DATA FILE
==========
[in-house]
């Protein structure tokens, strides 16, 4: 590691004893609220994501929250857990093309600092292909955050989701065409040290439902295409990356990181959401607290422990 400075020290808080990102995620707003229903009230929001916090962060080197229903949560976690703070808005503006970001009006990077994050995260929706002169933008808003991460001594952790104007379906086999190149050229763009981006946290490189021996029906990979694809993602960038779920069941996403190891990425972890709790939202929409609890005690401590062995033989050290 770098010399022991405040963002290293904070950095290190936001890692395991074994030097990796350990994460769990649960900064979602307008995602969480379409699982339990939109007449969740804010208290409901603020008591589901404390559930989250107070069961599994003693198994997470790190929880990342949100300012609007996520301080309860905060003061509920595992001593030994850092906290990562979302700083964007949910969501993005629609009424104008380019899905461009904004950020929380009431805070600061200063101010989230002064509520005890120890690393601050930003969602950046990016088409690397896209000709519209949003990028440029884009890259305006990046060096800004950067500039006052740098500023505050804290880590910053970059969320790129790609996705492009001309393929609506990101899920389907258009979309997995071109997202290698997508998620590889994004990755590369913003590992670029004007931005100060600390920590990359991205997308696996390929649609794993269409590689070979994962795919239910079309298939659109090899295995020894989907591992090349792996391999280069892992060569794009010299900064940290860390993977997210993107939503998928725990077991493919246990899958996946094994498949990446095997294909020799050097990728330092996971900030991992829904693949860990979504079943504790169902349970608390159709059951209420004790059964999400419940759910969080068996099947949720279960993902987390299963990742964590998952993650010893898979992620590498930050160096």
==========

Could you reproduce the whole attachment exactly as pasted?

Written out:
[in-house]
């Protein structure tokens, strides 16, 4: 590691004893609220994501929250857990093309600092292909955050989701065409040290439902295409990356990181959401607290422990 400075020290808080990102995620707003229903009230929001916090962060080197229903949560976690703070808005503006970001009006990077994050995260929706002169933008808003991460001594952790104007379906086999190149050229763009981006946290490189021996029906990979694809993602960038779920069941996403190891990425972890709790939202929409609890005690401590062995033989050290 770098010399022991405040963002290293904070950095290190936001890692395991074994030097990796350990994460769990649960900064979602307008995602969480379409699982339990939109007449969740804010208290409901603020008591589901404390559930989250107070069961599994003693198994997470790190929880990342949100300012609007996520301080309860905060003061509920595992001593030994850092906290990562979302700083964007949910969501993005629609009424104008380019899905461009904004950020929380009431805070600061200063101010989230002064509520005890120890690393601050930003969602950046990016088409690397896209000709519209949003990028440029884009890259305006990046060096800004950067500039006052740098500023505050804290880590910053970059969320790129790609996705492009001309393929609506990101899920389907258009979309997995071109997202290698997508998620590889994004990755590369913003590992670029004007931005100060600390920590990359991205997308696996390929649609794993269409590689070979994962795919239910079309298939659109090899295995020894989907591992090349792996391999280069892992060569794009010299900064940290860390993977997210993107939503998928725990077991493919246990899958996946094994498949990446095997294909020799050097990728330092996971900030991992829904693949860990979504079943504790169902349970608390159709059951209420004790059964999400419940759910969080068996099947949720279960993902987390299963990742964590998952993650010893898979992620590498930050160096």